TV Preview: Tom Shales on NBC's 'The Philanthropist'

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By Tom Shales
Washington Post Staff Writer
Wednesday, June 24, 2009

In the age of Bernie Madoff and seemingly countless other corporate crooks, launching a show about a softhearted, do-good gazillionaire takes a certain amount of courage -- or maybe a certain amount of chutzpah. "The Philanthropist," premiering tonight on NBC, asks us to buy the concept of a filthily rich industrialist who decides to be Mr. Sweetheart and dole out dough to those in need.

At first blush (and NBC probably should be blushing), the show sounds like an update of "The Millionaire," a golden-age anthology about a rich old dude (a few million bucks made you rich back then) who anonymously handed out cashier's checks for $1 million each to people struggling to stay afloat -- though his beneficiaries weren't always necessarily broke.

Such is not the case. Rich Teddy Rist, supposedly based on a real Daddy Warbucks and played somewhat dashingly by James Purefoy, was "a hedonistic billionaire," NBC says, until he had to face the traumatizing tragedy of his little boy's death. That happened a year before tonight's premiere begins, with Rist rushing over to Nigeria and back in a desperate effort to deliver a needed vaccine to imperiled children there.

It's a little ironic for the producers to have chosen Nigeria as the show's first stop, since that country has been home to many an Internet scam involving rich old geezers who supposedly left fortunes to random strangers in the United States. In fact, yours truly receives three or four of these entreaties a week -- not always from Nigeria, but more frequently from there than anywhere else. If only my real relatives had left me as much moola as these far-flung phonies have, not that I've yet to see a nickel.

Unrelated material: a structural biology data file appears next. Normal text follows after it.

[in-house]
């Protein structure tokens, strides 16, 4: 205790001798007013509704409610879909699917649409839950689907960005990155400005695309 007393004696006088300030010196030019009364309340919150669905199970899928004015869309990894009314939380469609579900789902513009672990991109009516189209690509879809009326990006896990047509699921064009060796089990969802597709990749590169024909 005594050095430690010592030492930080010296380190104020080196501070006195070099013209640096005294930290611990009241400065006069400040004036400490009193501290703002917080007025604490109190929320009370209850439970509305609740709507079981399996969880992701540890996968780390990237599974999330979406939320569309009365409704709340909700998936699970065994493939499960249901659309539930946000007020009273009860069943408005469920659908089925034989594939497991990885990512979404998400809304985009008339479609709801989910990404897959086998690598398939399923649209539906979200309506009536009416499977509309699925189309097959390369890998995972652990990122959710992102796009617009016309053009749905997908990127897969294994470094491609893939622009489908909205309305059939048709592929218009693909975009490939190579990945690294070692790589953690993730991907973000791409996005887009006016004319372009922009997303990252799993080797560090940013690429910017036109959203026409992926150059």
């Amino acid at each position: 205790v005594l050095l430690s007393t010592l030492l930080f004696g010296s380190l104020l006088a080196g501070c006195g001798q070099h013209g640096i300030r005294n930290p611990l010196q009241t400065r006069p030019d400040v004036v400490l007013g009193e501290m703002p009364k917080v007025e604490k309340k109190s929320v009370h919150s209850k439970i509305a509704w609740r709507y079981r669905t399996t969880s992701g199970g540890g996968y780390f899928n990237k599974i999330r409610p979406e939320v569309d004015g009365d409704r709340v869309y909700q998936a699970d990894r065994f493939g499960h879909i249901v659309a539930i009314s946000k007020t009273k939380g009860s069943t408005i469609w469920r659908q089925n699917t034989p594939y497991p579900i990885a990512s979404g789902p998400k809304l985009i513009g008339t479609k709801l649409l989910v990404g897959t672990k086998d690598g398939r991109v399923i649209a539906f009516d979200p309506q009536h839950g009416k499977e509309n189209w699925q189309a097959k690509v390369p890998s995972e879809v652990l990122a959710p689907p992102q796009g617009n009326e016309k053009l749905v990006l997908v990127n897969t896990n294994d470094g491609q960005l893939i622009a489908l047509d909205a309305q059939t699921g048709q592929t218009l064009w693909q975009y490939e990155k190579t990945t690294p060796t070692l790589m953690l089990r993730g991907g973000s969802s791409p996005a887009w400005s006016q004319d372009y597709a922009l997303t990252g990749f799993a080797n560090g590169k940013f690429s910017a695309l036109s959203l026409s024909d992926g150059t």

At any rate, Rist's welcome in Nigeria (actually South Africa, where location shooting is much easier) is hardly royal. The country "is in the middle of a nervous breakdown," he says in narration, and he finds himself trapped between the proverbial opposing factions, everybody armed but him. In the course of shlepping a small package of vaccine hither and thither, he meets a little boy who has no one to care for him, though one can't help thinking there would be many little boys, and little girls, in similar straits with so much warfare going on.

Whatever, the kid obviously reminds Rist of the child he lost, and he takes special care to help him. When the two become separated, even a mildly experienced viewer will expect them to be reunited just before the final fade-out, and that just may very well possibly perhaps be the case (far be it from us to give that kind of stuff away).

There is a crowd of exceptional talent behind this series. Executive producers include Barry Levinson and Tom Fontana, and the premiere was directed very imaginatively by Peter Horton, onetime heartthrob of "thirtysomething." Horton may in fact reach too frequently into his bag of editing and photographic bells and whistles, but for the most part his approach helps sustain interest when the teleplay falters, sputters or just plain poops out.

Rist is described at one point as "the 99th-richest person in the world" and he isn't modest about it; tonight's story is supposedly being recounted by Rist to a sexy bartender he is trying to impress. She, of course, remains skeptical until the very end -- whereas viewers might reasonably remain skeptical even beyond that.

The Philanthropist (one hour) debuts tonight at 10 on NBC.


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